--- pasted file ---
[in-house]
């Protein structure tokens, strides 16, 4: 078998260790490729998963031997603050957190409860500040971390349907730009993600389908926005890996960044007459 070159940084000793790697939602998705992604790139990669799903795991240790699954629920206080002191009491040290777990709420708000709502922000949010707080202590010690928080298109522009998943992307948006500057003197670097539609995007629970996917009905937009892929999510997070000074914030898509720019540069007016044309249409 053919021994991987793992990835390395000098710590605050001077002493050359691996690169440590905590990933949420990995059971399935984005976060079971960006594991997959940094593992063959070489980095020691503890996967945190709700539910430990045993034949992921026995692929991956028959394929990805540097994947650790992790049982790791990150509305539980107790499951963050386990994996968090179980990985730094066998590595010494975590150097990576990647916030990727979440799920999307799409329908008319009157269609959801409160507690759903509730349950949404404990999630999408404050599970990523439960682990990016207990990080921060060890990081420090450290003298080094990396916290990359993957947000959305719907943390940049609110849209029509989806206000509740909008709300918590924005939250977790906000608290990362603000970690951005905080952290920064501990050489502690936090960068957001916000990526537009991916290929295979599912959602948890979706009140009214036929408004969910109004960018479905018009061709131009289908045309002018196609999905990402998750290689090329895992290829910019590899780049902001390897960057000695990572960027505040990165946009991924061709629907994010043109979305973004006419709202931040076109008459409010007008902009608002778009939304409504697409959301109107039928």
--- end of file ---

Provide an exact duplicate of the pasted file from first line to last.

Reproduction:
[in-house]
């Protein structure tokens, strides 16, 4: 078998260790490729998963031997603050957190409860500040971390349907730009993600389908926005890996960044007459 070159940084000793790697939602998705992604790139990669799903795991240790699954629920206080002191009491040290777990709420708000709502922000949010707080202590010690928080298109522009998943992307948006500057003197670097539609995007629970996917009905937009892929999510997070000074914030898509720019540069007016044309249409 053919021994991987793992990835390395000098710590605050001077002493050359691996690169440590905590990933949420990995059971399935984005976060079971960006594991997959940094593992063959070489980095020691503890996967945190709700539910430990045993034949992921026995692929991956028959394929990805540097994947650790992790049982790791990150509305539980107790499951963050386990994996968090179980990985730094066998590595010494975590150097990576990647916030990727979440799920999307799409329908008319009157269609959801409160507690759903509730349950949404404990999630999408404050599970990523439960682990990016207990990080921060060890990081420090450290003298080094990396916290990359993957947000959305719907943390940049609110849209029509989806206000509740909008709300918590924005939250977790906000608290990362603000970690951005905080952290920064501990050489502690936090960068957001916000990526537009991916290929295979599912959602948890979706009140009214036929408004969910109004960018479905018009061709131009289908045309002018196609999905990402998750290689090329895992290829910019590899780049902001390897960057000695990572960027505040990165946009991924061709629907994010043109979305973004006419709202931040076109008459409010007008902009608002778009939304409504697409959301109107039928």